5 JANUARY 1940, Page 19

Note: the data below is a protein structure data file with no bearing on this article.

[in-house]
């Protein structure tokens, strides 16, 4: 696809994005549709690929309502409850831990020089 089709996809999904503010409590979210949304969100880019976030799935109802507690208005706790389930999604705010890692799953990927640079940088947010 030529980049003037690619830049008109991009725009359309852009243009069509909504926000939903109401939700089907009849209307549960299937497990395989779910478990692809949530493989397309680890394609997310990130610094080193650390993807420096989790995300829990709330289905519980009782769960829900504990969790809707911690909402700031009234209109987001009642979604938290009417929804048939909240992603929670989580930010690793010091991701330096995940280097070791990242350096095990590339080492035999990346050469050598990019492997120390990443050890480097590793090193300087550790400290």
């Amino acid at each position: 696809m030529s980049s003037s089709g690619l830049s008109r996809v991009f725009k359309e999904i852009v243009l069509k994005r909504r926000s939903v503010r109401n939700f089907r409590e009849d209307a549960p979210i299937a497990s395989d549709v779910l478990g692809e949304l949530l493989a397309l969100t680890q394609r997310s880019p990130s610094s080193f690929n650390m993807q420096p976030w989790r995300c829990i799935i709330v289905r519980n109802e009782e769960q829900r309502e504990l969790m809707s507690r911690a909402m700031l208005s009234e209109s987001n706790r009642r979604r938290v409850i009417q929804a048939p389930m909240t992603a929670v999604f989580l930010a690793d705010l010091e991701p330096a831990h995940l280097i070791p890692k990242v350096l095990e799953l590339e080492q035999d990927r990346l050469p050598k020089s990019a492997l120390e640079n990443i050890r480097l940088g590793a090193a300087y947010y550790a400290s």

IIPON the mantelpiece in my sitting room is accumulating a collection of grisly photographs printed upon post- cards. Since the first days of the war I have been importuning those of my friends who are serving as private soldiers, gunners, aircraftmen or able seamen to have cheap photo- graphs taken of themselves in uniform. Commissioned officers are excluded from my collection, nor are elaborate studio portraits allowed. I have always been interested in the fact that, whereas the luxury photographer can lend to the features of a Smithfield porter that look of saddened up- rightness which we associate with senior members of the Cabinet, the snap photographer (the man who takes those passport pictures) is able by the deft handling of light and lens to obliterate completely all distinctions whether of class, or intellect, or morals. The most ardent philan- thropist, the most ascetic scholar, the descendant of a thousand earls, emerge from the process indistinguishable from those unfortunates who used to be shipped as convicts to French Guiana, and whose portraits, full face and in pro- file, are preserved (together with their finger-prints) upon the card indexes of the Paris police.

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